Heck, we'll even throw in a decade or two to cover any/all maintenance costs, and a third decade to cover the eventual replace-the-old-Sagamore-Bridge costs. Over an assumed 100 year lifespan of the bridge, this still has the Man needlessly in your pocket for 65 years.
The only way for us to get any value out of this is if our project is so massive, it takes a century of tolls to pay for it.
Off the top of my head, I'd drop a third bridge right in the middle of the other two. I would gut Bournedale with roads connecting to Route 25 and Route 3, seizing Bournedale Road and Herring Pond Road by Eminent Domain if need be. I'd make the road into a big Y, with the bottom part of the Y being the third bridge.
I'd do an upside down version on the other side of the bridge, after taking some land from the gub'mint. The forks of the letter can sort of ^ towards Route 28 and Route 6 through the military base.
Shoot, why not build it in such a way that we can line it with Burger Kings, Cumberland Farms and Exxons? I have never met a local economy that couldn't use a rush of jobs. Perhaps even a Bournedale Mall would not be out of the question.
It would actually solve the problem that Main Street in Buzzards Bay has had since the freeway went in. Route 25 cut off our Tourist Flow, so we get back at Route 25 by cutting into it to run those same tourists by our businesses again. Main Street could slowly re-design itself to suit more immediate local needs, which it is sort of doing now anyhow.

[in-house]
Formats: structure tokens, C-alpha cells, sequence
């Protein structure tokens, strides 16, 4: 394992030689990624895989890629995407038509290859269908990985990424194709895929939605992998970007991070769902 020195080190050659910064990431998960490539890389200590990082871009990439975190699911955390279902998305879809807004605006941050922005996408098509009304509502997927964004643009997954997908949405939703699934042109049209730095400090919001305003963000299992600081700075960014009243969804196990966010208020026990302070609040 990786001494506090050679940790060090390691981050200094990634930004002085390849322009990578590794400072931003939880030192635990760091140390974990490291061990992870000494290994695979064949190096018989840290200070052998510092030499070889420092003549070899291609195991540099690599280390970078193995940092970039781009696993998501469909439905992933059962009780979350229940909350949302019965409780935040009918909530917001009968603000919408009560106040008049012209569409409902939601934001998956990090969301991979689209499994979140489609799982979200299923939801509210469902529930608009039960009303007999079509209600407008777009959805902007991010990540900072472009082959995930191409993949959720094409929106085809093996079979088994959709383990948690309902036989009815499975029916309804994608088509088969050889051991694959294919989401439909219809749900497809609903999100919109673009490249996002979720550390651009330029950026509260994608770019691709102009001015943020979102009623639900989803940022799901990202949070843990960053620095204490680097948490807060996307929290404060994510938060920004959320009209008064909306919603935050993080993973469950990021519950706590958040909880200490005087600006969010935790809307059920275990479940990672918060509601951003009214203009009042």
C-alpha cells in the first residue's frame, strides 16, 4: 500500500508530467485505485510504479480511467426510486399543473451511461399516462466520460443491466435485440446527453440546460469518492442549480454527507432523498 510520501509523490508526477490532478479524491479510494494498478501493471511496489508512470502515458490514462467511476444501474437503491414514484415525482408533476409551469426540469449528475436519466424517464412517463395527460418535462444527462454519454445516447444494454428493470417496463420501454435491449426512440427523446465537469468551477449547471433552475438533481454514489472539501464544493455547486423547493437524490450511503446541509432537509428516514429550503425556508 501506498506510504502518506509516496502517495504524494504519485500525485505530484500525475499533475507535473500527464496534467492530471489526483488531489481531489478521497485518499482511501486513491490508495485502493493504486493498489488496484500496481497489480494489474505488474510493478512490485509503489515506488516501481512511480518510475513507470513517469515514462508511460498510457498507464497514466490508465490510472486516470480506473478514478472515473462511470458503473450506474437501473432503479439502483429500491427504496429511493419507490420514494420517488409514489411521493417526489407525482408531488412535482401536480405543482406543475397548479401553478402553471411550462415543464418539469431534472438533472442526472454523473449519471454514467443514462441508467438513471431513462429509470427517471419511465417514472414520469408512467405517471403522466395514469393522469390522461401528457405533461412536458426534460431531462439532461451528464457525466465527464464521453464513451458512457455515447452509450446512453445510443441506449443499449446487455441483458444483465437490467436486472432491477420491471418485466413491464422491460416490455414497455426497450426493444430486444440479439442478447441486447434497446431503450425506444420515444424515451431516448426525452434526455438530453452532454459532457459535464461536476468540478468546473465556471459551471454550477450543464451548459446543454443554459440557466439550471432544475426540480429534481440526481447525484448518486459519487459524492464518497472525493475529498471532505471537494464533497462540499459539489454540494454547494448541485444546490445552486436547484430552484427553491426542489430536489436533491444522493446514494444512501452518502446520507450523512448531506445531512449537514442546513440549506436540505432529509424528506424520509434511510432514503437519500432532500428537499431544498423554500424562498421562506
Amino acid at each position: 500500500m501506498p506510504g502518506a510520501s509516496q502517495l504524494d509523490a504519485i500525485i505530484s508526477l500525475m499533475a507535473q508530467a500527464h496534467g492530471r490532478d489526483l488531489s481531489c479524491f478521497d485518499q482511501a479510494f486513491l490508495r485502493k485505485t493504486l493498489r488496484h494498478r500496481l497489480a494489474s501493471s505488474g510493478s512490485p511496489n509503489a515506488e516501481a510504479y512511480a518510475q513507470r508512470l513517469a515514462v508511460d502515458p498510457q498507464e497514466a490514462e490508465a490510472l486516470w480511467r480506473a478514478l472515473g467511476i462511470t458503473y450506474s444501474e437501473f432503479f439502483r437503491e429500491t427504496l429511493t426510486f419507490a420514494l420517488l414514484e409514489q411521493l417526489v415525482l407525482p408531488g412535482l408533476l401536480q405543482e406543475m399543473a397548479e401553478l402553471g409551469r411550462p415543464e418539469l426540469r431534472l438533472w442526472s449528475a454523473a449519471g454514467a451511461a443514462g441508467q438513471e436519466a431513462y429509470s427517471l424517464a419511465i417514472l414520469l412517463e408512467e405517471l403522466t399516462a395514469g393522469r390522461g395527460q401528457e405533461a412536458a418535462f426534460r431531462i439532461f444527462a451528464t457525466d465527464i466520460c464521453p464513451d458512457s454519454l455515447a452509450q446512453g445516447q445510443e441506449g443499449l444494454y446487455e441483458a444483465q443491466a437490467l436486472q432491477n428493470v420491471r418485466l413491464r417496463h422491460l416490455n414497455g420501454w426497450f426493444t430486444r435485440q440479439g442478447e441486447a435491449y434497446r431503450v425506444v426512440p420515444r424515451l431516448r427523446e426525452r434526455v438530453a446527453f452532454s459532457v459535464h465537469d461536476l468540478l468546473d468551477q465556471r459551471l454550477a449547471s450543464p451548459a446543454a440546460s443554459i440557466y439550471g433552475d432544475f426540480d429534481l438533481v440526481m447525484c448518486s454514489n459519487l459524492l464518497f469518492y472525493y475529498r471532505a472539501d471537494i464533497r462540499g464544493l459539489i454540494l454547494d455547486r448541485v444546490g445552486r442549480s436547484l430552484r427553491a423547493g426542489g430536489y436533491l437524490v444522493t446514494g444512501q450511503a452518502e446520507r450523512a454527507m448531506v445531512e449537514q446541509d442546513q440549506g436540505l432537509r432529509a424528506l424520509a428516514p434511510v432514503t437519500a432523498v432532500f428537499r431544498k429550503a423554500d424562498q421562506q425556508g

There would be some ugliness to They Tore Down The Carter Beal Nature Preserve And Put Up A Gas Station With A Dunkin' Donuts In It, no doubt. We could mute the environmental damage by building an elaborate Arc de Triomphe bridge over the herring run in Bournedale.
I'd also go with a wrap-around fishing pier along the bottom of the bridges, and light all of the bridges up like they do with the Zakim Bridge. I'd celebrate the opening with a party so huge and chaotic, it would make V-J Day look like someone just won a Scrabble game.
It's being paid for... why not?